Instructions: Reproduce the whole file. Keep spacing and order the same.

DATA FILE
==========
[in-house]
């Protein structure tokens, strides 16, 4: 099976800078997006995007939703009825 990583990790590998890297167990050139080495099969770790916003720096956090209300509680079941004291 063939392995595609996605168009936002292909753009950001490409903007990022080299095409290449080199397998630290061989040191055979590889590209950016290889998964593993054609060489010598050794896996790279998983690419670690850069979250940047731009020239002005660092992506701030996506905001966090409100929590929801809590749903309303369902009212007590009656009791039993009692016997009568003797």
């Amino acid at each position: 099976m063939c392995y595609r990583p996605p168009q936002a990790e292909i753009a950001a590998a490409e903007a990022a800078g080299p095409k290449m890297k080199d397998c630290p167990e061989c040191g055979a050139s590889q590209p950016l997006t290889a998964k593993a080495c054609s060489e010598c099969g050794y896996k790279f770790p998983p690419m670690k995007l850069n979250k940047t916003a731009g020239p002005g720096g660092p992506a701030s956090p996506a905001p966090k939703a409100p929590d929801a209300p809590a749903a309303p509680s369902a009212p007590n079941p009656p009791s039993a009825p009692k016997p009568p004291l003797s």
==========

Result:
[in-house]
């Protein structure tokens, strides 16, 4: 099976800078997006995007939703009825 990583990790590998890297167990050139080495099969770790916003720096956090209300509680079941004291 063939392995595609996605168009936002292909753009950001490409903007990022080299095409290449080199397998630290061989040191055979590889590209950016290889998964593993054609060489010598050794896996790279998983690419670690850069979250940047731009020239002005660092992506701030996506905001966090409100929590929801809590749903309303369902009212007590009656009791039993009692016997009568003797």
């Amino acid at each position: 099976m063939c392995y595609r990583p996605p168009q936002a990790e292909i753009a950001a590998a490409e903007a990022a800078g080299p095409k290449m890297k080199d397998c630290p167990e061989c040191g055979a050139s590889q590209p950016l997006t290889a998964k593993a080495c054609s060489e010598c099969g050794y896996k790279f770790p998983p690419m670690k995007l850069n979250k940047t916003a731009g020239p002005g720096g660092p992506a701030s956090p996506a905001p966090k939703a409100p929590d929801a209300p809590a749903a309303p509680s369902a009212p007590n079941p009656p009791s039993a009825p009692k016997p009568p004291l003797s």